Advice from Denver Life

How to handle a boastful golf buddy on the greens. (And other advice.)

Illustration by Ingo Fast

I play golf with a friend who always beats me by a few strokes. I don’t mind—what I do mind is his incessant bragging about his golf prowess. Should I just bite my tongue? Trevor, Wheatridge

Assuming you like this boastful “friend” enough to continue spending four-plus hours with him wearing collared shirts, smoking cigars, and tracking down little balls under big trees, the obvious silencer would be for you to win a match or two. Lessons and practice might help. But, according to our resident golf expert, this game is won or lost during negotiations at the first tee. “You’re so great and I’m so terrible, this must be boring for you,” you say. “I need you to give me some strokes if you want the match to be at all competitive.” On the other hand, if your friend has such a miserable life that the only bright spot is beating you at golf, rather than outscore him, you might want to take his bragging with a wistful smile and promise you’ll keep trying.

Whenever I go out with friends, I feel so unsophisticated when it comes to ordering drinks. Can you give me some tips so I don’t feel like such a rube? Mitchell, Five Points

Oh, rube, if only all problems were so pleasurable to solve! You live in Denver, a beer-and-a-shot town back in the day but now a city with increasingly sophisticated tastes. Cooks are chefs now, and bartenders are mixologists. Your assignment begins with a few visits to tasting rooms to learn the buzzwords for what you enjoy drinking. What do you like more—beer, wine, or spirits? If beer (try Great Divide or Ratio in your ’hood), determine if you like crisp, hoppy, malty, fruity, roasty, or funky flavors. If wine (try Infinite Monkey Theorem, or, for more variety, the Denver International Wine Festival July 10–12), do you like red (light or big? fruity or complex?) or white (dry, oaky, fruity, or on the sweet side)? And if spirits (try The Family Jones, Leopold Brothers, or a friendly local bar), which ones? And do you prefer them straight or mixed? Your new terminology will wow your friends, and make new ones.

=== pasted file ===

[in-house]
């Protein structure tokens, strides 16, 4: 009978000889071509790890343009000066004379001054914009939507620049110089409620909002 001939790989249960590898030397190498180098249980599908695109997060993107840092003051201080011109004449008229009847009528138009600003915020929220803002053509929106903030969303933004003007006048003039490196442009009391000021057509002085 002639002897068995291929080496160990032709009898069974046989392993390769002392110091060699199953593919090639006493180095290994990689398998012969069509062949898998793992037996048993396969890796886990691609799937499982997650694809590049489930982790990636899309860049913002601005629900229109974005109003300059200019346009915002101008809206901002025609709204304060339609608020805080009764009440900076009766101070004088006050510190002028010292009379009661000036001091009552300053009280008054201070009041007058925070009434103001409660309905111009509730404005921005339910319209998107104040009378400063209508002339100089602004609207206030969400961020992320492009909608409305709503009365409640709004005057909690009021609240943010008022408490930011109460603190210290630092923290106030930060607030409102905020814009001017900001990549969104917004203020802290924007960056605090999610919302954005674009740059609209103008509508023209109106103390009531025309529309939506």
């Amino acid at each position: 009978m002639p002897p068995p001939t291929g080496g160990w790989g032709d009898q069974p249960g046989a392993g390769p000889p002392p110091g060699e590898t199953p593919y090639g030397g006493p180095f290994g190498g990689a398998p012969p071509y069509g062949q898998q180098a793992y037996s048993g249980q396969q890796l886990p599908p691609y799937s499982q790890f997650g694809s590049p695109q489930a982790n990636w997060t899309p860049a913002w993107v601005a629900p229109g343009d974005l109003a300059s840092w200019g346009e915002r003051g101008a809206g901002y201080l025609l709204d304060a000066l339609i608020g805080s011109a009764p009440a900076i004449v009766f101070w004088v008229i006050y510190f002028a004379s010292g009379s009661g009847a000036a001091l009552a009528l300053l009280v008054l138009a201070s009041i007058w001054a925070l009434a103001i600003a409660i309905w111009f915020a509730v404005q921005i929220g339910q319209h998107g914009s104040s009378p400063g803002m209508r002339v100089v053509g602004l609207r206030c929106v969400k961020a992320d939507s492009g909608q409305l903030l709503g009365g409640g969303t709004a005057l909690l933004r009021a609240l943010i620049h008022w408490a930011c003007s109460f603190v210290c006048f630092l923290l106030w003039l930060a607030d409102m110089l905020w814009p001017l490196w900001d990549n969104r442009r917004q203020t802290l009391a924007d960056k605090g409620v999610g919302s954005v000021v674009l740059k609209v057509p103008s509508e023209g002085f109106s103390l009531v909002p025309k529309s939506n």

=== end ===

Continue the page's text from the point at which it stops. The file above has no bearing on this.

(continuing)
It’s swimming pool season, and 15 minutes after we have carefully chosen our loungers and opened our beers, a couple plops down next to us with country music blaring out of their speakers. Ugh! We hate country music! Our pool requires music listeners to use headphones, but no one enforces this rule. Do we have to go home to get away from it all? Debbie, Highlands Ranch

Ooh, there are so many terrible options here. You could point to the rules and say, “Please put some headphones on,” thus alienating your neighbors. You could turn on your own non-twangy music (What? Classical? Smooth jazz? New age?) and play it loud, thus alienating the neighbors. You could approach the pool monitor to ask that the music be turned off, thus coming off as tattlers. Short of quietly moving to another spot, where it’s likely the same thing will happen with someone else, the best solution would be to bring your own music and listen on your own noise-canceling headphones. Uncomfortable? It’s that or Garth.

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